Monday, October 24, 2016

Lab series# 15: Biochemical tests for identification of bacterial isolates

Classic clinical microbiology techniques such as culture and phenotypic analysis form the major chunk of microbial identification, especially so for the bacterial isolates. The most sophisticated microbial laboratories still use the microbial culture techniques and need to isolate the bacteria and biochemically identify the isolate. Many different automated biochemical testing equipment are available which uses the same principle, only that the system is automated. In a majority of the microbial laboratories around the world, molecular tests are not available or feasible and identification is made through classic biochemical tests.

There are a large number of biochemical tests at the disposal of a microbiologist, but the choice of the panel of tests is based on preliminary findings such as gram staining pattern and growth characters which hint to what the list of organisms can be. For example, finding a gram negative bacilli growing in McConkey agar from stool sample would hint looking at Enterobacteriaceae group and tests like coagulase (which is used for identification of coagulase producing staphylococcus species) would of be no use. In most common scenario less than 15 biochemical tests are required for reliable identification of a bacteria to species level. Having more biochemical tests can increase the confidence in identification, but performing every possible biochemical test is counter productive.

Phenotypic-biochemical tests can be classified into 3 groups

1. Universal

These tests are done for almost any isolate and guide the microbiologist to a possible set of biochemical tests that needs to be done to get a reliable identification.
Examples: Hemolysis pattern, Motility test, Catalase test, Oxidase test

2. Differential

These are a common set of tests that are done to identify the isolate up to species level. The identification is made based on the results from a combination of tests and individual results by themselves are not sufficiently informative to make an identification.
Examples: IMViC tests, Triple Sugar Iron test (TSI), Sugar utilisation tests

3. Specific

These are tests that are specific to a particular set of species or for sub-typing a species. These tests are usually performed to confirm or identify at the subspecies level. The individual tests are informative by themselves in this case.
Example: γ-Glutamyl aminopeptidase test

It should be noted that certain tests are combinatorial in nature and there is more than one test to assess the same phenotypic parameter. For example, Mannitol Motility test is a combination test. The test can assess motility and the ability to utilise Mannitol. Motility can also be tested by using hanging drop technique and mannitol can be assessed using sugar utilisation tests.

In earlier days, most tests were done in large volumes typically using more than 5ml of a medium which takes more time to produce a visible result. Let us take an example case of lactose utilisation. If I’m to put an E coli into 5ml of a lactose-containing medium, it would take the isolate more time to break down lactose and give a pH change sufficient enough to give a reading in comparison to doing the same in a 0.1 ml medium. The simplest way to minimise the time involved in reading it to reduce the total reaction volume, which is one of the key concept in the most automated system allowing faster reading of results. Fig 1, is a hypothetical graph showing the time required to give a positive result in different conditions (The exact details will change depending on the test and other conditions).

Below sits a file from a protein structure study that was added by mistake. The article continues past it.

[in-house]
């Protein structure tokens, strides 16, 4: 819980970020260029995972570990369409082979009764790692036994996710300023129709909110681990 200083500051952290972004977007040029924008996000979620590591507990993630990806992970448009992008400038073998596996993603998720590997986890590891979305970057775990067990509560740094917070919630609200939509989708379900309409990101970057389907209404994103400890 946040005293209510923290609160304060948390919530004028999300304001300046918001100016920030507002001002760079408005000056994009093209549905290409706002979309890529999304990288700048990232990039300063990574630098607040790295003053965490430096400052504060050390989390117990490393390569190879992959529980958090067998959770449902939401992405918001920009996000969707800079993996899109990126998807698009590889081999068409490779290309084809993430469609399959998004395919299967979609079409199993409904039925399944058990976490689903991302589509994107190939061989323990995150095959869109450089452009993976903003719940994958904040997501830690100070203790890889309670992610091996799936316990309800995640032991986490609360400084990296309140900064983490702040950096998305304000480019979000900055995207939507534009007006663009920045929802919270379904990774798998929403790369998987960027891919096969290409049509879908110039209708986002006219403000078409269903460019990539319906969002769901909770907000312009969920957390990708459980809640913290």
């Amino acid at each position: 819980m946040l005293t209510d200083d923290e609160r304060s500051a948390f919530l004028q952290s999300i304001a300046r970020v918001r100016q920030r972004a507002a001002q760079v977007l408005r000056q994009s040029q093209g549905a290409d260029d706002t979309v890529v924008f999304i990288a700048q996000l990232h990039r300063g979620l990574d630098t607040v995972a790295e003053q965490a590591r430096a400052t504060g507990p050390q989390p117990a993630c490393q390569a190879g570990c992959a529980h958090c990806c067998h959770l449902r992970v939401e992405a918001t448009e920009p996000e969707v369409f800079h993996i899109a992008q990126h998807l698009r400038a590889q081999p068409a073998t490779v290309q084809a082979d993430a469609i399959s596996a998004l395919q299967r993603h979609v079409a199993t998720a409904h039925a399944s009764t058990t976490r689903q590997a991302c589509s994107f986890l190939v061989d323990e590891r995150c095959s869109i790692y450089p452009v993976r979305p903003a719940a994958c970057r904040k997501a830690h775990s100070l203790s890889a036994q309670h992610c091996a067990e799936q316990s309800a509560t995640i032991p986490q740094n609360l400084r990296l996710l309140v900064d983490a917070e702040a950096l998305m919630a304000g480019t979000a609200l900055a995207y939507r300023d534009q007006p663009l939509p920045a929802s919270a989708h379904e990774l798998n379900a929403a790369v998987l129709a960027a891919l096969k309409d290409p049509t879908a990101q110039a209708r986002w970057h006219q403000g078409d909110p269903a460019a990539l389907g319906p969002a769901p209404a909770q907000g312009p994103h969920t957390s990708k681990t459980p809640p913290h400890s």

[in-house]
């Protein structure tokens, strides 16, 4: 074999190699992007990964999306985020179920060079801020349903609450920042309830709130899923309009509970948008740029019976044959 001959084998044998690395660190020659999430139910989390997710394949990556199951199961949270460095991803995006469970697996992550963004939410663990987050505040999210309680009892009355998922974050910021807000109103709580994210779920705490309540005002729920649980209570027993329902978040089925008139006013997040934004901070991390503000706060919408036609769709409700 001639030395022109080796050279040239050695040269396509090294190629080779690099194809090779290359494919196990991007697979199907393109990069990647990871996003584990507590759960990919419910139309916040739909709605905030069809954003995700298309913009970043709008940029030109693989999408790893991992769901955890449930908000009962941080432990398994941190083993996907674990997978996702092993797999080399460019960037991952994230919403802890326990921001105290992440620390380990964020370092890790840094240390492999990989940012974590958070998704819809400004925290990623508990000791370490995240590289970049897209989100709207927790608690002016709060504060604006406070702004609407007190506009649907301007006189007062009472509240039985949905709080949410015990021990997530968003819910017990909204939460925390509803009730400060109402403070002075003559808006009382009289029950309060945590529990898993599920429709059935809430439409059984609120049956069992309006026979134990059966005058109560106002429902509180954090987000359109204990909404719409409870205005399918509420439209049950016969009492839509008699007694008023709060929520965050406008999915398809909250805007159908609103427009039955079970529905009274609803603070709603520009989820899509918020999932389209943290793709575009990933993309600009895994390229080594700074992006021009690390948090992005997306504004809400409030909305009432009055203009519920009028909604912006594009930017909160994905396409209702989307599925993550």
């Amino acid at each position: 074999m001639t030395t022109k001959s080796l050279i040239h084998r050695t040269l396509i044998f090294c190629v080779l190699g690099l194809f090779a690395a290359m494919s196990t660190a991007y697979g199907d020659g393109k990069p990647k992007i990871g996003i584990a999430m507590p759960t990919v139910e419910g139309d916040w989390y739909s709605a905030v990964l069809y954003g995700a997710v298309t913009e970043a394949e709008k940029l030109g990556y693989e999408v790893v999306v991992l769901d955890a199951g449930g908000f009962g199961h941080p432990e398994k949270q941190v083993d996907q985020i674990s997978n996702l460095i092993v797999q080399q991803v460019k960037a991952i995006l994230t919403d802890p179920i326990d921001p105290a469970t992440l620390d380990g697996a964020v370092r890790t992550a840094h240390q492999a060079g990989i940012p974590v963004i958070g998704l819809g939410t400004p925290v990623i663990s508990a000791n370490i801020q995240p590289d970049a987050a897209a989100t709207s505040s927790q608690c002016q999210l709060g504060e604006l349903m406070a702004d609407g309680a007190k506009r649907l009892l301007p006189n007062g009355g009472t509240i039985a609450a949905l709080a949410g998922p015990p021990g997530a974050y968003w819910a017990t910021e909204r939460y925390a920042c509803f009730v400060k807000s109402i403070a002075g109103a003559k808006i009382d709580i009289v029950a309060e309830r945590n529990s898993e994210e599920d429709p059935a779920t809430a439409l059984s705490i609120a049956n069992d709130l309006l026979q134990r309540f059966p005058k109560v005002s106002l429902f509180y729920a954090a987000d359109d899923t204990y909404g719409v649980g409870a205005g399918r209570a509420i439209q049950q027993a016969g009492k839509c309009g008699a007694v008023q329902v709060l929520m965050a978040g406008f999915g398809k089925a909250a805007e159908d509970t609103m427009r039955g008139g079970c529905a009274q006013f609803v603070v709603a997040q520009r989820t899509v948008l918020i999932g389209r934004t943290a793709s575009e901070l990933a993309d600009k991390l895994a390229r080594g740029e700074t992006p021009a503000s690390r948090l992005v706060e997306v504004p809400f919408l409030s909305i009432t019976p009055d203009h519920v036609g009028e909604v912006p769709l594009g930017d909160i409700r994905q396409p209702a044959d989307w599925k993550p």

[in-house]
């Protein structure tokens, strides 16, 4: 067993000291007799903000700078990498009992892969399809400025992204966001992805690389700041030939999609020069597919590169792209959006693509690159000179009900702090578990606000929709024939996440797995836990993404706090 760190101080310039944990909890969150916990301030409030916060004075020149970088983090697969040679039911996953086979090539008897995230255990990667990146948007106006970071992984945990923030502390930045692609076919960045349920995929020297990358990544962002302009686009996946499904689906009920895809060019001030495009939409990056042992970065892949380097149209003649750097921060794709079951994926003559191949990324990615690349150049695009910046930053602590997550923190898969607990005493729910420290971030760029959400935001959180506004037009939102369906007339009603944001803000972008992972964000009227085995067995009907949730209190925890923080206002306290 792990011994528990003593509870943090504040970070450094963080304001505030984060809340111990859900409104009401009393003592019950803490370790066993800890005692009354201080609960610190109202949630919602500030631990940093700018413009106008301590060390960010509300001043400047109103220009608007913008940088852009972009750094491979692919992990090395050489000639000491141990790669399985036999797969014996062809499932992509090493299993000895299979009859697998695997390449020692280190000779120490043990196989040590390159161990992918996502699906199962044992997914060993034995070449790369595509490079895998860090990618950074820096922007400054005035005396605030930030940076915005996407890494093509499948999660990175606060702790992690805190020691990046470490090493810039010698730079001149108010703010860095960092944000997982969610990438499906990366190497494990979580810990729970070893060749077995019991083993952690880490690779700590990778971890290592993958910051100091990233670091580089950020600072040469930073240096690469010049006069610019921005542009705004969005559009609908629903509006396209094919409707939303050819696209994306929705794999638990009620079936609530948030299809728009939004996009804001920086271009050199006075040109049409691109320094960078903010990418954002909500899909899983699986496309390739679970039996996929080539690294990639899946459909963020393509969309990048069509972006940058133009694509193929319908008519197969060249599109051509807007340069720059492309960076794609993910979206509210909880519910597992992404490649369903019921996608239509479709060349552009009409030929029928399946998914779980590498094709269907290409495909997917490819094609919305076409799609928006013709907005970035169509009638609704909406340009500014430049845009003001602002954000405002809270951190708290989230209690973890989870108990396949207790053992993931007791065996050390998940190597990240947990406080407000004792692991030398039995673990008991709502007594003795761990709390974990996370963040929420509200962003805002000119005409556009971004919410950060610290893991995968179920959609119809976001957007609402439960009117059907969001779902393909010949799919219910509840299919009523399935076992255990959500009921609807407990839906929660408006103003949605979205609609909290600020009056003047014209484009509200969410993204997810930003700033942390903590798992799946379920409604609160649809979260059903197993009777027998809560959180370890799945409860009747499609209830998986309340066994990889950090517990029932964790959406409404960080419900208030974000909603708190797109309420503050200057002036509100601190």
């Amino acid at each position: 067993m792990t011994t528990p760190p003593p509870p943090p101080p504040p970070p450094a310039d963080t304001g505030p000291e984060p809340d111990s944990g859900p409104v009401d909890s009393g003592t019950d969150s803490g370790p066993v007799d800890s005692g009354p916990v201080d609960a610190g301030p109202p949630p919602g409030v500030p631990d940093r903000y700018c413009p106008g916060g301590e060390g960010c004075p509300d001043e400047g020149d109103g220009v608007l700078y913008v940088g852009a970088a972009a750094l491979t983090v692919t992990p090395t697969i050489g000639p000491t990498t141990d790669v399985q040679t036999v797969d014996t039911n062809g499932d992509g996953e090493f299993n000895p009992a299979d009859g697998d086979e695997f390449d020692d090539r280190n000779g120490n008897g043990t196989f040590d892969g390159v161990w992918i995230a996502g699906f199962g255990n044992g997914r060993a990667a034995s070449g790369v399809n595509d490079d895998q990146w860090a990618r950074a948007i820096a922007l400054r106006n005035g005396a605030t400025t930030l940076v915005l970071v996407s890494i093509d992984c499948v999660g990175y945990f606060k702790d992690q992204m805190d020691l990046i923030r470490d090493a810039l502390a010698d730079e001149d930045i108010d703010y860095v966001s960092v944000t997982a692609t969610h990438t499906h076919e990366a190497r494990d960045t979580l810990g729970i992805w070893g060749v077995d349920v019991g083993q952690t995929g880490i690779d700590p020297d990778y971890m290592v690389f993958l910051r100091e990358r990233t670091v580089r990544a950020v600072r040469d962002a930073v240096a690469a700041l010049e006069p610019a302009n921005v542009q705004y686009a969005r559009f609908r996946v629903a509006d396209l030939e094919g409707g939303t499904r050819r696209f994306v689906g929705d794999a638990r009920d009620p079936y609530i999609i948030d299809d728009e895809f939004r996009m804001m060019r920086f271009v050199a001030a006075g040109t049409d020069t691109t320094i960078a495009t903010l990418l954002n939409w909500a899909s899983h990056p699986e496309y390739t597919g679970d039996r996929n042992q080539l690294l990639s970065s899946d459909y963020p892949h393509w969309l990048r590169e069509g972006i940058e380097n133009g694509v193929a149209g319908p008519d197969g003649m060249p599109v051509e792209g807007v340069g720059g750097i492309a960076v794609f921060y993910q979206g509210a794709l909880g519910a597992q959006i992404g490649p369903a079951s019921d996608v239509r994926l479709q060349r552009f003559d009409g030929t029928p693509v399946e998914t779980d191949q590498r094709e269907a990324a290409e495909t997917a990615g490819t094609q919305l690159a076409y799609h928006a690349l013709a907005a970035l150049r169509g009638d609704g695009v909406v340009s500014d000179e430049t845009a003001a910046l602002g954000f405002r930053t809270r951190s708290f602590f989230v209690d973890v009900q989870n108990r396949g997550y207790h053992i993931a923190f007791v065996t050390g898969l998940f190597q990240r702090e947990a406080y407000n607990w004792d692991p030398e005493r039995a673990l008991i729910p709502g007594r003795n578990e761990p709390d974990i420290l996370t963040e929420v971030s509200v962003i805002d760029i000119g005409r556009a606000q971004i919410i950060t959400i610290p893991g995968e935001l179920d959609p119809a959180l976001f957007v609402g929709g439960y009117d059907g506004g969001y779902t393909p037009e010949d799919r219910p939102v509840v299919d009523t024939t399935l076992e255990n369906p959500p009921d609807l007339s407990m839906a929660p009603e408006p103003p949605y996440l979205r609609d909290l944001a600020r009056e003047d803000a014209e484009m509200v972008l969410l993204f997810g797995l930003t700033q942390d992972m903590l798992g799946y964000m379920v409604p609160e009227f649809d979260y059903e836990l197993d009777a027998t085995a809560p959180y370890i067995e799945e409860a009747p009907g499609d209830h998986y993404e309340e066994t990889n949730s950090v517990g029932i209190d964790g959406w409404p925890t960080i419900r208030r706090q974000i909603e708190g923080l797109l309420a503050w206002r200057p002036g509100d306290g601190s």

So let us talk about few tests of interest in detail. The procedure for these tests can be found anywhere and hence the preparation of the medium and SOP for testing is not discussed. I want to focus on understanding the test principle.

1. Hemolysis Pattern on Blood agar:

Table 1: Hemolysis patterns that are
seen in blood agar.
In a typical scenario, Hemolysis is not considered as a biochemical test and many microbiologists would resist calling it so. For most of the cases, hemolysis pattern in blood agar significantly narrows down the identification. There are 4 types of hemolysis pattern that can be seen in a blood agar.

It should be noted that hemolysis is dependent on the enzyme involved and variations are seen for the same species depending on conditions. A study by Vancanneyt et al which tested multiple strains of E faecium found the following. beta-hemolysis was observed on both sheep and human blood for only 1 strain, 4 strains showed beta-hemolysis on human blood, but not on sheep blood, and rest of the strains studied showed no hemolysis on either medium. Of course, beta hemolysis is not a common feature for Enterococcus group.

Photo 1: Blood agar Plate. Source
For the preparation of Blood agar, sheep blood is the recommended reagent. Most commonly, the obtained sheep blood is defibrinated (using sterile glass beads) and added onto the basal medium to get blood agar. In my experience, washing the blood sample with normal saline and subsequent use of washed sheep RBC gives slightly better results. Certain labs also use horse/ bovine blood without significant deviations in the result.